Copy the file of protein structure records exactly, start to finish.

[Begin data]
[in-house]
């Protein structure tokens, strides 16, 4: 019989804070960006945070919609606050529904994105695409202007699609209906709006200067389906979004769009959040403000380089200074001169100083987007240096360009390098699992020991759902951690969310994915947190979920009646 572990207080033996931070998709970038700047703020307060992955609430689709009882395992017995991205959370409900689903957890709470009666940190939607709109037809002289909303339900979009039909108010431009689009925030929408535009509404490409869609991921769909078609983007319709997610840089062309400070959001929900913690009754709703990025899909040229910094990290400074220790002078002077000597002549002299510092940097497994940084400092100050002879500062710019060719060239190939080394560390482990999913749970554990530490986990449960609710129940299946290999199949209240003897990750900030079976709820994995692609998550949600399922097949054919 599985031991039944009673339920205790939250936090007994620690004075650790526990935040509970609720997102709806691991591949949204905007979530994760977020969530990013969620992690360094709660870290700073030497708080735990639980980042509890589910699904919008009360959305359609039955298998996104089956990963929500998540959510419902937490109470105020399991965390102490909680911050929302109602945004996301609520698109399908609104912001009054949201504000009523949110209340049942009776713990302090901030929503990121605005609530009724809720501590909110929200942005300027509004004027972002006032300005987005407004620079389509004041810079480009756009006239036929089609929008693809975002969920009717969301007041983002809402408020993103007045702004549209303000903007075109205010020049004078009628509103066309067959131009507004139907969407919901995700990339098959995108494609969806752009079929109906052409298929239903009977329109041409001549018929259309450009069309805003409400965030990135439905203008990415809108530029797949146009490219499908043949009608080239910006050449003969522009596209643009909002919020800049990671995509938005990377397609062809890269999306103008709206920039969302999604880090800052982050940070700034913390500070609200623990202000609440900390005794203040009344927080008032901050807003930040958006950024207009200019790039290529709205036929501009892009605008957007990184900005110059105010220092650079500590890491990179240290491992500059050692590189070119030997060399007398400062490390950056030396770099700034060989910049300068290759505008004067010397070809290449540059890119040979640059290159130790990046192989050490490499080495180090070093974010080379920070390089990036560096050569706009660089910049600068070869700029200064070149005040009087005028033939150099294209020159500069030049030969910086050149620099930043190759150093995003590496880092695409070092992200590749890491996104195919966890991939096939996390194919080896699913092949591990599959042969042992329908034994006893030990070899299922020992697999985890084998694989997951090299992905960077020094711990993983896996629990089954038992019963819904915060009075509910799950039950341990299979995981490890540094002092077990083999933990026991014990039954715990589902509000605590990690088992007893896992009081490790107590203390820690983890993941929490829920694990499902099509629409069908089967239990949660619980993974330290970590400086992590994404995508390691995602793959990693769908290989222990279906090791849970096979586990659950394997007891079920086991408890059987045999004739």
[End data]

[in-house]
């Protein structure tokens, strides 16, 4: 019989804070960006945070919609606050529904994105695409202007699609209906709006200067389906979004769009959040403000380089200074001169100083987007240096360009390098699992020991759902951690969310994915947190979920009646 572990207080033996931070998709970038700047703020307060992955609430689709009882395992017995991205959370409900689903957890709470009666940190939607709109037809002289909303339900979009039909108010431009689009925030929408535009509404490409869609991921769909078609983007319709997610840089062309400070959001929900913690009754709703990025899909040229910094990290400074220790002078002077000597002549002299510092940097497994940084400092100050002879500062710019060719060239190939080394560390482990999913749970554990530490986990449960609710129940299946290999199949209240003897990750900030079976709820994995692609998550949600399922097949054919 599985031991039944009673339920205790939250936090007994620690004075650790526990935040509970609720997102709806691991591949949204905007979530994760977020969530990013969620992690360094709660870290700073030497708080735990639980980042509890589910699904919008009360959305359609039955298998996104089956990963929500998540959510419902937490109470105020399991965390102490909680911050929302109602945004996301609520698109399908609104912001009054949201504000009523949110209340049942009776713990302090901030929503990121605005609530009724809720501590909110929200942005300027509004004027972002006032300005987005407004620079389509004041810079480009756009006239036929089609929008693809975002969920009717969301007041983002809402408020993103007045702004549209303000903007075109205010020049004078009628509103066309067959131009507004139907969407919901995700990339098959995108494609969806752009079929109906052409298929239903009977329109041409001549018929259309450009069309805003409400965030990135439905203008990415809108530029797949146009490219499908043949009608080239910006050449003969522009596209643009909002919020800049990671995509938005990377397609062809890269999306103008709206920039969302999604880090800052982050940070700034913390500070609200623990202000609440900390005794203040009344927080008032901050807003930040958006950024207009200019790039290529709205036929501009892009605008957007990184900005110059105010220092650079500590890491990179240290491992500059050692590189070119030997060399007398400062490390950056030396770099700034060989910049300068290759505008004067010397070809290449540059890119040979640059290159130790990046192989050490490499080495180090070093974010080379920070390089990036560096050569706009660089910049600068070869700029200064070149005040009087005028033939150099294209020159500069030049030969910086050149620099930043190759150093995003590496880092695409070092992200590749890491996104195919966890991939096939996390194919080896699913092949591990599959042969042992329908034994006893030990070899299922020992697999985890084998694989997951090299992905960077020094711990993983896996629990089954038992019963819904915060009075509910799950039950341990299979995981490890540094002092077990083999933990026991014990039954715990589902509000605590990690088992007893896992009081490790107590203390820690983890993941929490829920694990499902099509629409069908089967239990949660619980993974330290970590400086992590994404995508390691995602793959990693769908290989222990279906090791849970096979586990659950394997007891079920086991408890059987045999004739």